People, not surprisingly, want things to be simple and straightforward for many of the goals they want to achieve in life. There’s a certain set of ideas and thoughts about getting to where you want to me and most times, people like to think that traveling to that point should happen in logical, purposefully set steps. While this does happen some of the time, for the most part one discovers that the path to get to where you’re at is not always as clear in front of you, is filled with forks, twists, and turns, and almost always involves re-shuffling your plans for some reason.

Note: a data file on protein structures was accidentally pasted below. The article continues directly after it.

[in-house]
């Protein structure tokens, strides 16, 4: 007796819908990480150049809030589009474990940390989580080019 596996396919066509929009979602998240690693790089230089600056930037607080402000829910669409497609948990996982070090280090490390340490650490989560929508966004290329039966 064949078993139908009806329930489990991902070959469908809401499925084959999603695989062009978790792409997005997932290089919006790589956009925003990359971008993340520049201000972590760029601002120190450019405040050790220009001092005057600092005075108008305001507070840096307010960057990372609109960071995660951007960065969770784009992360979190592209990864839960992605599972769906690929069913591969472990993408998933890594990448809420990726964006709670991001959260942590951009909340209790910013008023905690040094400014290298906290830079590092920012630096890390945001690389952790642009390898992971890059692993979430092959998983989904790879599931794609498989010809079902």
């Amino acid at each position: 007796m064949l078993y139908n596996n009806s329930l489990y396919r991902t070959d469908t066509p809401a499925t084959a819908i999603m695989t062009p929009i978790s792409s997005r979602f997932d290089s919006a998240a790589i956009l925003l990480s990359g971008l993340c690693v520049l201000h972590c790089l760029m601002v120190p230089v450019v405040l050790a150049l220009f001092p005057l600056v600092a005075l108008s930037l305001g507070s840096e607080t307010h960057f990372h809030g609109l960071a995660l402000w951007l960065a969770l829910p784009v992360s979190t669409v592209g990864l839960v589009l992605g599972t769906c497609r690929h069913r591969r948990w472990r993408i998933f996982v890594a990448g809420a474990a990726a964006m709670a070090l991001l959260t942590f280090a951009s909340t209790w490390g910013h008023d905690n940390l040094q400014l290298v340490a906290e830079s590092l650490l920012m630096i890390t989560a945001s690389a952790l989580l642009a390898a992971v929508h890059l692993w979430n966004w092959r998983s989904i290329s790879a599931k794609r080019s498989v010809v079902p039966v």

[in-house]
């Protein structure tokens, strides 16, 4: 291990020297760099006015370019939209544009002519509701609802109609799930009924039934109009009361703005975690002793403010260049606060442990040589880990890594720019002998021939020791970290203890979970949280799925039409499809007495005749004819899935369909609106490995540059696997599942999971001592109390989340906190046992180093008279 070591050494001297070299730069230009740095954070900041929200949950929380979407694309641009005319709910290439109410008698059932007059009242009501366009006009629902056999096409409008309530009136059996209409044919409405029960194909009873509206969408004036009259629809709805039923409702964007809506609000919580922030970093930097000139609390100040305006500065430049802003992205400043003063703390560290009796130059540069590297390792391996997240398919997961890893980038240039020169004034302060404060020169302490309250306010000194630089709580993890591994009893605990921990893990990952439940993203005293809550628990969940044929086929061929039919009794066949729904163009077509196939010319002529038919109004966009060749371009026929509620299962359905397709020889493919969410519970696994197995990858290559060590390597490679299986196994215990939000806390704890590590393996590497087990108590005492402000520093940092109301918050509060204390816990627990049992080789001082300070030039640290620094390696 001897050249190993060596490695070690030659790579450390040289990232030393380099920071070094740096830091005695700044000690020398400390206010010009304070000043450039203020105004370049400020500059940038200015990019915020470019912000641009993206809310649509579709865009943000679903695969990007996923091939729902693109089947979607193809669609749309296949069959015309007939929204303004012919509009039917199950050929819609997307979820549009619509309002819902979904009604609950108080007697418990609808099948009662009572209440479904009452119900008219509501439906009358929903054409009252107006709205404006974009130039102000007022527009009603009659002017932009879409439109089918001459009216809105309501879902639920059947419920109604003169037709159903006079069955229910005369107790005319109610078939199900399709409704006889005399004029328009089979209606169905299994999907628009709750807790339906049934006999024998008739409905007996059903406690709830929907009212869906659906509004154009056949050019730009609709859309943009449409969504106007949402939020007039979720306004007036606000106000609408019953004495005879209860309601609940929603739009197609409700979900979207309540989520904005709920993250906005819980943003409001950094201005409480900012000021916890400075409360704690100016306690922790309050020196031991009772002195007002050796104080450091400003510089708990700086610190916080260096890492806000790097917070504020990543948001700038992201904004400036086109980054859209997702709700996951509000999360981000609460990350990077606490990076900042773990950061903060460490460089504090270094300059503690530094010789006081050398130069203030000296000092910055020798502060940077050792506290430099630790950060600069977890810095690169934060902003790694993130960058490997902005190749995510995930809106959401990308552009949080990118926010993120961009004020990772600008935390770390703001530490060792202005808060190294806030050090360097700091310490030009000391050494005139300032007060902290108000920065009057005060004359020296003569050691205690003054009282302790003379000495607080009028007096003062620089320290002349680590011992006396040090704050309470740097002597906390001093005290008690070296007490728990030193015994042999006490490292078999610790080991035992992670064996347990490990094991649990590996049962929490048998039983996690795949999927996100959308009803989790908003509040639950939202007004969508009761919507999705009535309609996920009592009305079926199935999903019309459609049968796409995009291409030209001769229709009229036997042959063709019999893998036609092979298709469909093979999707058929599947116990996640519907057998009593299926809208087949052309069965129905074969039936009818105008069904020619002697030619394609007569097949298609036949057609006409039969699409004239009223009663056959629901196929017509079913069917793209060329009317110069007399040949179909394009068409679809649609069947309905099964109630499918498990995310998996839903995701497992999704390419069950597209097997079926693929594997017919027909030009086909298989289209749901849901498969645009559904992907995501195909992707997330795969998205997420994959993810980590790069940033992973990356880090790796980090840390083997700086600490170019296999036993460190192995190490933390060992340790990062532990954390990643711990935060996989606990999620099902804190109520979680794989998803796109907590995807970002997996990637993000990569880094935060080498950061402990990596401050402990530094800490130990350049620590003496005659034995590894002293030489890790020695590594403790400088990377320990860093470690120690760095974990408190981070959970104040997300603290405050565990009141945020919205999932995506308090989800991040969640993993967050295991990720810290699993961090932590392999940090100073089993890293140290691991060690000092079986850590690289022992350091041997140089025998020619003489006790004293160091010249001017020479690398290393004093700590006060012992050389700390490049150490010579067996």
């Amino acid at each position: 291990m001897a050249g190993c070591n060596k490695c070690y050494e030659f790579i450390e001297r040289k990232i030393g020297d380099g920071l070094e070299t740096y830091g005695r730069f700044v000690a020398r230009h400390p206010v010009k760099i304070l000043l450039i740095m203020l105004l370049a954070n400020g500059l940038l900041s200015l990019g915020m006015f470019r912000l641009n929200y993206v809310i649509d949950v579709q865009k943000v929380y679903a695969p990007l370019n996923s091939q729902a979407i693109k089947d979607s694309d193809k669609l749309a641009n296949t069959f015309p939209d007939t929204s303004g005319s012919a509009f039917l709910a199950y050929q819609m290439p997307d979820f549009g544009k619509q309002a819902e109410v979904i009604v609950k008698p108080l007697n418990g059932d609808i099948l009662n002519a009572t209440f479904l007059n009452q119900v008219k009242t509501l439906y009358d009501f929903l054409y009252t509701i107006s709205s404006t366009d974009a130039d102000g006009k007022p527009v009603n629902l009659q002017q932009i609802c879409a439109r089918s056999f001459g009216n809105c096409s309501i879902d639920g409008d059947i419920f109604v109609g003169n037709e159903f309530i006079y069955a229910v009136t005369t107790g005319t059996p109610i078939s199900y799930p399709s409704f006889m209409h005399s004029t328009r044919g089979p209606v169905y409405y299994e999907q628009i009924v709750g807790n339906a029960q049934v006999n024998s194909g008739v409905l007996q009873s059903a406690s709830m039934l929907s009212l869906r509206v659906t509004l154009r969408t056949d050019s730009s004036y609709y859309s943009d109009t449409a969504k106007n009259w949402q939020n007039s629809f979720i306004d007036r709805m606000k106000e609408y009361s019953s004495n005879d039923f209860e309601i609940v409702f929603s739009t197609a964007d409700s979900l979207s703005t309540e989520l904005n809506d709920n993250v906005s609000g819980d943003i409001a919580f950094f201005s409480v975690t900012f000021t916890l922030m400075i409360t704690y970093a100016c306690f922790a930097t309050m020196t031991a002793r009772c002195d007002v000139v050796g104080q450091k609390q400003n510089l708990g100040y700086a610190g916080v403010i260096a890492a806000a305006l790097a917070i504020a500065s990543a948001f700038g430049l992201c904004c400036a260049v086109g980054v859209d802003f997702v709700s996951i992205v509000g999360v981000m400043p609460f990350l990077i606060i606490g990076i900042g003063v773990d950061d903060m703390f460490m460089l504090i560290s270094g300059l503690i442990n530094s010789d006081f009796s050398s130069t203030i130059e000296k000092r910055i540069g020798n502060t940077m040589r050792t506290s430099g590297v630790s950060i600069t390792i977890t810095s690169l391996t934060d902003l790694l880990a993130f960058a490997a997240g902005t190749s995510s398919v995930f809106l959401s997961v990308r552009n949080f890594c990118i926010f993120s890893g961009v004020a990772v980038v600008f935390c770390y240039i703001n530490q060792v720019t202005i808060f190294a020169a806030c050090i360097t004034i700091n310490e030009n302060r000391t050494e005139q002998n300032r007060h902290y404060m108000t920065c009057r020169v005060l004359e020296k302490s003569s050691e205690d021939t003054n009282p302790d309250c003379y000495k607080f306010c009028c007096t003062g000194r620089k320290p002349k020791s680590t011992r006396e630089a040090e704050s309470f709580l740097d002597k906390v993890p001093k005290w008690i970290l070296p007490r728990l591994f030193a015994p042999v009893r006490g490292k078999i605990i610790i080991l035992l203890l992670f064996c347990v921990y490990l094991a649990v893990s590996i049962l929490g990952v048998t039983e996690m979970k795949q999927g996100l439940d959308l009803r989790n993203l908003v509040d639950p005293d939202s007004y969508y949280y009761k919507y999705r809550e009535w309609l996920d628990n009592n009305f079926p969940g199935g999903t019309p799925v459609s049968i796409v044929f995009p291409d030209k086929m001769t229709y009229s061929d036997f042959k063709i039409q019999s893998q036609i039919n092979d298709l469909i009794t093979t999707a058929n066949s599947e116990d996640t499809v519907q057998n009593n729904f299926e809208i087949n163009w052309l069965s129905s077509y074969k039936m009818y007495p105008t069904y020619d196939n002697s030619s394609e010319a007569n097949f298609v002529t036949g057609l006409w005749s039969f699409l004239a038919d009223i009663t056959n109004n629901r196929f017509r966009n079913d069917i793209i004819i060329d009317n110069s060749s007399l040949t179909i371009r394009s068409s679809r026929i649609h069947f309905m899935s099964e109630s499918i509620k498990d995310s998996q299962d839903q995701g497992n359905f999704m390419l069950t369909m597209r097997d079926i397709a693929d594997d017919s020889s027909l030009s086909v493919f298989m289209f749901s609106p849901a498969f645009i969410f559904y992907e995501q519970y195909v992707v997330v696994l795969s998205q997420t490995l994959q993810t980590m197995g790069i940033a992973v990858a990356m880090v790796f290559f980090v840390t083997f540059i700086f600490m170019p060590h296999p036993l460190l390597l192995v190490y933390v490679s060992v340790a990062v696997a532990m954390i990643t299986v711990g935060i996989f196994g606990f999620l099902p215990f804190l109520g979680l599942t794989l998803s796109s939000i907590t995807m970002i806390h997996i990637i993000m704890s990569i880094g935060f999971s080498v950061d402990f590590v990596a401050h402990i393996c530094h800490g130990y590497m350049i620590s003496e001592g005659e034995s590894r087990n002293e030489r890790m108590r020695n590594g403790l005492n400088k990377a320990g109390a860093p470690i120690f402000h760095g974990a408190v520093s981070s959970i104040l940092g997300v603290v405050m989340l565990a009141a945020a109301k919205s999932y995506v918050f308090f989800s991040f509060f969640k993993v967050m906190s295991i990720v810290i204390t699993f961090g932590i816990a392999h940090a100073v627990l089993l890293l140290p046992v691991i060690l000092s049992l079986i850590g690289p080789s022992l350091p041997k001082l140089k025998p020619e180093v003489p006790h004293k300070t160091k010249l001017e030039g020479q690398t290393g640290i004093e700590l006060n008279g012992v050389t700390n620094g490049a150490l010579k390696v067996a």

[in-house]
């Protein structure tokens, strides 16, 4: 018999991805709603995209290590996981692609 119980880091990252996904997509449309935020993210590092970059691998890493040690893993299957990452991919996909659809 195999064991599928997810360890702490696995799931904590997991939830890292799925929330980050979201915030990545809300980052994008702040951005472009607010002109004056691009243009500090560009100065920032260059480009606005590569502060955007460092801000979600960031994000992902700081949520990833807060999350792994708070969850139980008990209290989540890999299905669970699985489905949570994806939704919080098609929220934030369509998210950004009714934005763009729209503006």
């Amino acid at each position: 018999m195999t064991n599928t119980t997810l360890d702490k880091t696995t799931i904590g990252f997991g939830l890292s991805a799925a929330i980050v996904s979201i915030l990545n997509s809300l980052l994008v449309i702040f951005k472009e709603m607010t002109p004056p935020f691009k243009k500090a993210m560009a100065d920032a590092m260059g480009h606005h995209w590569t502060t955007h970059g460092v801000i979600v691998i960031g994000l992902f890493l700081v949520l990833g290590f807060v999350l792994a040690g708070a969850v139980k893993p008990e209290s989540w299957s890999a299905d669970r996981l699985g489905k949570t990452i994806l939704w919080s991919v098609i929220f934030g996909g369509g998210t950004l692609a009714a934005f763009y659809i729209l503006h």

This entry in the Meditation Games series reminded me of not just the historical factoid that inspired its creation but also of the simple yet unforgiving nature of some of the early games I used to play. Such games demanded a constant, well-practiced execution of game mechanics, lest you fail at them and start all over again once you run out of lives. I remember fondly (and perhaps with some horror) some Atari games that were like this as well as some of the early Nintendo 8-bit games (you’ve never realized true frustration until you’ve tried to play through the same sequence in Ninja Gaiden 12 times).